The Packet

Canada's History - - CONTENTS -

Vik­ing relics need thor­ough re­view. Vin­land lost and found. Nuns’ jour­ney: fact or fic­tion?

The Fe­bru­ary-March 2018 edi­tion of Canada’s His­tory printed a fea­ture ti­tled “Find­ing Vin­land,” which in­cluded a side­bar on an al­leged hoax in­volv­ing Vik­ing relics found in north­ern On­tario on May 24, 1931. What is of­fen­sive to me, and to many other his­to­ri­ans, is the bold em­ploy­ment of the term “hoax.”

I have been re­search­ing and writ­ing about these relics since 1990, when I con­ducted a se­ries of field searches to re­dis­cover the site where James Ed­ward Dodd claimed he had re­cov­ered them. In 1966, Dou­glas Tush­ing­ham, head of art and ar­chae­ol­ogy at the Royal On­tario Mu­seum, pulled to­gether all known facts about the relics and pub­lished a book­let ti­tled The Beardmore Relics: Hoax or His­tory? Tush­ing­ham con­cluded the book­let by writ­ing, “opin­ion leans towards the view that their ‘dis­cov­ery’ was a hoax.” He called for more ev­i­dence.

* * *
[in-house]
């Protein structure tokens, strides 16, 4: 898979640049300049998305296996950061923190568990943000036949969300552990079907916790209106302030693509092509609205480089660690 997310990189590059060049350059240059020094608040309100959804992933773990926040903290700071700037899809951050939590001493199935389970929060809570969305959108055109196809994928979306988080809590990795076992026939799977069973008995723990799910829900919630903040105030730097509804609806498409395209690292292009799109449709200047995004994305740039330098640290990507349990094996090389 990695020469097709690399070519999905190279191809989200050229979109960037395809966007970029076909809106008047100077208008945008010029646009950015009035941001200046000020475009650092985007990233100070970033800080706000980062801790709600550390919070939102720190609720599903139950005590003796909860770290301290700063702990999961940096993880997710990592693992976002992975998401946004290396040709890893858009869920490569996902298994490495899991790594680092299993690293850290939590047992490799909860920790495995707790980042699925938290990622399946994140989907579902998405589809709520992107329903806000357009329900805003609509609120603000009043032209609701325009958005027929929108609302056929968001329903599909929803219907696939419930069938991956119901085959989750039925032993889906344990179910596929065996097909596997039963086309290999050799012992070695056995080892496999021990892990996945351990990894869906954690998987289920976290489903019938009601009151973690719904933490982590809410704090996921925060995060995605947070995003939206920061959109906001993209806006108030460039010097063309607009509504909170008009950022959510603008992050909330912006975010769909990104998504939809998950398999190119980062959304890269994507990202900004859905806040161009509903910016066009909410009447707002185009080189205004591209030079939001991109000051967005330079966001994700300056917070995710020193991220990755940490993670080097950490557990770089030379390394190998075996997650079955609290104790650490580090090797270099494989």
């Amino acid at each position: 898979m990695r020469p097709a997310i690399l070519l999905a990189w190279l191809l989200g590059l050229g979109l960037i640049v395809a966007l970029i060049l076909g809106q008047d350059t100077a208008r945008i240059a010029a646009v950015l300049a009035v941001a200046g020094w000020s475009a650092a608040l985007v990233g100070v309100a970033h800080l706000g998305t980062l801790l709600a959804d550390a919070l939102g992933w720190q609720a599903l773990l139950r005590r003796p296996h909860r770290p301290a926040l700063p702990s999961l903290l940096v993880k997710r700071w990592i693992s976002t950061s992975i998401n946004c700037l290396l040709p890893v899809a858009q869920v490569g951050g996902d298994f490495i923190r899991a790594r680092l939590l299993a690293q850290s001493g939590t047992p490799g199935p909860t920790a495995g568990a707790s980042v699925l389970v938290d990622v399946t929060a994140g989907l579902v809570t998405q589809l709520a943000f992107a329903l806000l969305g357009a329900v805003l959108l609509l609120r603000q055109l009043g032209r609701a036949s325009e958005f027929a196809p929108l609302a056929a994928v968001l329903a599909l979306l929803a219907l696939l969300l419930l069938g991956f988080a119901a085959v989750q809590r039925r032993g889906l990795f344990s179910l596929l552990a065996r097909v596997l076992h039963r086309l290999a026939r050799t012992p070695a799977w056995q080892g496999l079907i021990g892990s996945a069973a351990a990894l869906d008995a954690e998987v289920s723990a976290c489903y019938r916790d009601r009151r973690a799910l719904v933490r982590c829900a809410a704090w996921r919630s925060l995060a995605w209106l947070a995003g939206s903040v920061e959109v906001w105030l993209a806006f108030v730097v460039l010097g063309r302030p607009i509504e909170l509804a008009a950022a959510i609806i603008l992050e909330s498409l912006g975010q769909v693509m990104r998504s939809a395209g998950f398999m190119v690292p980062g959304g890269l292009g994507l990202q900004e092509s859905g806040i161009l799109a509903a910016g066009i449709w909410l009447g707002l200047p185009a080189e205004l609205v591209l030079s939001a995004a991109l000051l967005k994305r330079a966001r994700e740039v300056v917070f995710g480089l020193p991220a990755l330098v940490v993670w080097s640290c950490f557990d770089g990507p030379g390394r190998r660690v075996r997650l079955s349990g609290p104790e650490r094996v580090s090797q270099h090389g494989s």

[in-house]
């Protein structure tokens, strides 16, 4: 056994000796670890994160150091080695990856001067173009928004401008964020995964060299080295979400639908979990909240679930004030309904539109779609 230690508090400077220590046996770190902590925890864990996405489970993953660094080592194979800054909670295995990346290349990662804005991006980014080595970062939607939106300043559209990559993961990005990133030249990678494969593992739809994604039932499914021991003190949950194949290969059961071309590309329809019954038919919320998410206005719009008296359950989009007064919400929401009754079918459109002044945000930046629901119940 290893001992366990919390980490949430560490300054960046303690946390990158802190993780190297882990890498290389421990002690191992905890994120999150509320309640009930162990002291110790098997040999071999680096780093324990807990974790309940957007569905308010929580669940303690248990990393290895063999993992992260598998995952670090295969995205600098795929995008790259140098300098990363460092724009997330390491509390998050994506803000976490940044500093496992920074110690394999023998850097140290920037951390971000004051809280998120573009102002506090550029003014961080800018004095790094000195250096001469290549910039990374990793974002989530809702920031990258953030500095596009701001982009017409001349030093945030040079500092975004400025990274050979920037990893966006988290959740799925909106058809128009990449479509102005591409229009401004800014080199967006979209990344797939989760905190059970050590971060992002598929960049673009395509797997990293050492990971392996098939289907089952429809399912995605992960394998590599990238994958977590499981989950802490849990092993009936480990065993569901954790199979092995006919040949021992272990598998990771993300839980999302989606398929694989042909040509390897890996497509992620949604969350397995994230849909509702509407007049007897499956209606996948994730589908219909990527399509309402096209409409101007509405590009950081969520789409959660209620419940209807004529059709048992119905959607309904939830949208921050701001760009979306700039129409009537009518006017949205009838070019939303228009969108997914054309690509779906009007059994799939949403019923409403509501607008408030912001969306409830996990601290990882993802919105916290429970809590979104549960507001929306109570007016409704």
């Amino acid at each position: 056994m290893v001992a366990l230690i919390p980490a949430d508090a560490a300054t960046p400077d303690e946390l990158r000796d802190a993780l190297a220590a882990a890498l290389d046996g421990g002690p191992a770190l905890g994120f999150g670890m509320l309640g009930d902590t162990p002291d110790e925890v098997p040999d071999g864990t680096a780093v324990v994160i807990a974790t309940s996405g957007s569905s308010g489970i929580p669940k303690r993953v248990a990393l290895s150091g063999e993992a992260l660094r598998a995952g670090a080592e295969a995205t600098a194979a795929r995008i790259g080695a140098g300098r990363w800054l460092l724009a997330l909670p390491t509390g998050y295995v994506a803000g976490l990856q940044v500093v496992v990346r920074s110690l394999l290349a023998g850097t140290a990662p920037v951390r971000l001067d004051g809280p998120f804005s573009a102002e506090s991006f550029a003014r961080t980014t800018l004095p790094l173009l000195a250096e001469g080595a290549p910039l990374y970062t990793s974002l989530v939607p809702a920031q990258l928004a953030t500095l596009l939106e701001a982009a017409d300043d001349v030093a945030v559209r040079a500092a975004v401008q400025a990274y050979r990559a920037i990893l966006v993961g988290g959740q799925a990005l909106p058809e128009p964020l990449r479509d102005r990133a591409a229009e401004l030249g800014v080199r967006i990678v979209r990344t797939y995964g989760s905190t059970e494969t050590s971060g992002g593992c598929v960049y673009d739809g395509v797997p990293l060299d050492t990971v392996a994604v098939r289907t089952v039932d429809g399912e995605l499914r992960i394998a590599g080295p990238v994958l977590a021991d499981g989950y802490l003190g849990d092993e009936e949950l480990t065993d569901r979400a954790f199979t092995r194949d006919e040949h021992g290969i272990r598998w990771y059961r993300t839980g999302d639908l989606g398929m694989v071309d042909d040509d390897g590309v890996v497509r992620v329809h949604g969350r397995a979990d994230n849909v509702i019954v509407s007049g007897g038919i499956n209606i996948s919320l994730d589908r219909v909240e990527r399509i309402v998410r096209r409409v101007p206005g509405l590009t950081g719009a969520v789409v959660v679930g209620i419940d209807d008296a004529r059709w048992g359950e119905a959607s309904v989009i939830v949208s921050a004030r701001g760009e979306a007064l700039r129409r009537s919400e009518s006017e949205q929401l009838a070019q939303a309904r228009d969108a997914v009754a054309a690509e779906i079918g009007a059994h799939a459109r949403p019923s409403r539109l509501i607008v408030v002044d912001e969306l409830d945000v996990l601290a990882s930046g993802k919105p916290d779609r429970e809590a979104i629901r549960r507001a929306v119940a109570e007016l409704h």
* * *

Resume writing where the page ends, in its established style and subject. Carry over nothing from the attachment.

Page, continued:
The dis­cov­ery site needs a thor­ough ex­ca­va­tion by a pro­fes­sional ar­chae­ol­o­gist. No one needs scavengers root­ing around Dodd’s dis­cov­ery site. Un­til such a dig is com­mis­sioned, I keep the lo­ca­tion a se­cret.

Edgar Lavoie Ger­ald­ton, On­tario

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